Ranking Attack Graphs

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Abstract

A majority of attacks on computer systems result from a combination of vulnerabilities exploited by an intruder to break into the system. An Attack Graph is a general formalism used to model security vulnerabilities of a system and all possible sequences of exploits which an intruder can use to achieve a specific goal. Attack Graphs can be constructed automatically using off-the-shelf model-checking tools. However, for real systems, the size and complexity of Attack Graphs greatly exceeds human ability to visualize, understand and analyze. Therefore, it is useful to identify relevant portions of an Attack Graph. To achieve this, we propose a ranking scheme for the states of an Attack Graph. Rank of a state shows its importance based on factors like the probability of an intruder reaching that state. Given a Ranked Attack Graph, the system administrator can concentrate on relevant subgraphs to figure out how to start deploying security measures. We also define a metric of security of the system based on ranks which the system administrator can use to compare Attack Graphs and determine the effectiveness of various defense measures. We present two algorithms to rank states of an Attack Graph based on the probability of an attacker reaching those states. The first algorithm is similar to the PageRank algorithm used by Google to measure importance of web pages on the World Wide Web. It is flexible enough to model a variety of situations, efficiently computable for large sized graphs and offers the possibility of approximations using graph partitioning. The second algorithm ranks individual states based on the reachability probability of an attacker in a random simulation. Finally, we give examples of an application of ranking techniques to multi-stage cyber attacks.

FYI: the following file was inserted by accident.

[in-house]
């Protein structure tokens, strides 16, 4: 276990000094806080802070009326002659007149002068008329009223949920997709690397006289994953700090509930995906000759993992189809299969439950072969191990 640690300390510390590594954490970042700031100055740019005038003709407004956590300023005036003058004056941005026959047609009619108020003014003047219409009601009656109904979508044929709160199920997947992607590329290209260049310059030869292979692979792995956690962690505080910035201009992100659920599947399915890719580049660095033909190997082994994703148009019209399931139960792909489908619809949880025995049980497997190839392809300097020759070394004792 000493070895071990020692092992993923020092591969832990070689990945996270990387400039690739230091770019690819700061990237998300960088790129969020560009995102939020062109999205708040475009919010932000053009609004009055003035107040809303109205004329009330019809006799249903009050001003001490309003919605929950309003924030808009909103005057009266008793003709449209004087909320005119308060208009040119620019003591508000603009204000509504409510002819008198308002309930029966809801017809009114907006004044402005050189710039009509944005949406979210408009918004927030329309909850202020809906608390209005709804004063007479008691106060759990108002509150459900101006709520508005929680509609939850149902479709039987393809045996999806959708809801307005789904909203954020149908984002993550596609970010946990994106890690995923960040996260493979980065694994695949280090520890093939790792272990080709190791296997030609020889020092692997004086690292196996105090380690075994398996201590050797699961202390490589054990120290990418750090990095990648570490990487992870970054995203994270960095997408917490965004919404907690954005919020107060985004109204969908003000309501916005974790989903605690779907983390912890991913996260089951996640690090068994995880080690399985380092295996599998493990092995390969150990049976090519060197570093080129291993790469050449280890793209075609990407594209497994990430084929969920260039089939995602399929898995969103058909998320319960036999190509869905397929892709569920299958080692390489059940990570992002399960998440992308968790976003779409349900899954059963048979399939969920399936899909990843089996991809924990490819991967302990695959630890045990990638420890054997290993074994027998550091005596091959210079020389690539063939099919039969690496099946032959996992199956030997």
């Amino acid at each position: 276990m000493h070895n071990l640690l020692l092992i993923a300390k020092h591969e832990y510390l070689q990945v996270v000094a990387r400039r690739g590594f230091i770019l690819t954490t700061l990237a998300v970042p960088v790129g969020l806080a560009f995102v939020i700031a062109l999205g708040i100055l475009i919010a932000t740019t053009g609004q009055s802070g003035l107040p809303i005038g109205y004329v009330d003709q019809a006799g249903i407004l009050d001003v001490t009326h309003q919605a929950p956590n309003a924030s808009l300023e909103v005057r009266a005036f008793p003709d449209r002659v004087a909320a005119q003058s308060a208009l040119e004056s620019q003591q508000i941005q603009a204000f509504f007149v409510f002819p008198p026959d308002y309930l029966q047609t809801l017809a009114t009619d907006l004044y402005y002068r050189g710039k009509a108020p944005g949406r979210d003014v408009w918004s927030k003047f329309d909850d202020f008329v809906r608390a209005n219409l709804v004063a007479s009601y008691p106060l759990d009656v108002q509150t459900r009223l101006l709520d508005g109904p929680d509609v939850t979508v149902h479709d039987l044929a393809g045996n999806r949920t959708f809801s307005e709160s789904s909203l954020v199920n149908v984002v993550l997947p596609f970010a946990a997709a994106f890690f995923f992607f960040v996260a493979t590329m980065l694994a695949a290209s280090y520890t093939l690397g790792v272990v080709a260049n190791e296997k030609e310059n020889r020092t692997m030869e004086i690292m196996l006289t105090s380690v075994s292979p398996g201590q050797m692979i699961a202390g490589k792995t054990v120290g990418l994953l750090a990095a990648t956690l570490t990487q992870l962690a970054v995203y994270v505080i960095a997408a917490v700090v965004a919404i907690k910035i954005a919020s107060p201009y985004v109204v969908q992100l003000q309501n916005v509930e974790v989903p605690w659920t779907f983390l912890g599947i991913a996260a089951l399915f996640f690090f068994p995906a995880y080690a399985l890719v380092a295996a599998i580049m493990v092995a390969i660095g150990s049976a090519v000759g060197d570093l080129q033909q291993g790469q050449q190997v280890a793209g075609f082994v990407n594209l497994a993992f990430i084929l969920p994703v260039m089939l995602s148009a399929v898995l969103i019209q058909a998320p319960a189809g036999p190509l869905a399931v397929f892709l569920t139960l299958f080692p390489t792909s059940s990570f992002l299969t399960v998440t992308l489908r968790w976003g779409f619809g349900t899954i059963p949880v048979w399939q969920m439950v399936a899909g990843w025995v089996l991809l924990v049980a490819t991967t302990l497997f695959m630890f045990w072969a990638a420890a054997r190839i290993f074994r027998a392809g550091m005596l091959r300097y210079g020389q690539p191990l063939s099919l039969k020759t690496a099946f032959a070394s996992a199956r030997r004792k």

This research was sponsored by the Office of Naval Research under grant no. N00014-01-1-0796, the Army Research Office under grant no. DAAD19-01-1-0485, and the National Science Foundation under grant nos. CNS-0411152, CCF-0429120, and 0433540. The views and conclusions contained in this document are those of the author and should not be interpreted as representing the official policies, either expressed or implied, of any sponsoring institution, the U.S. government or any other entity.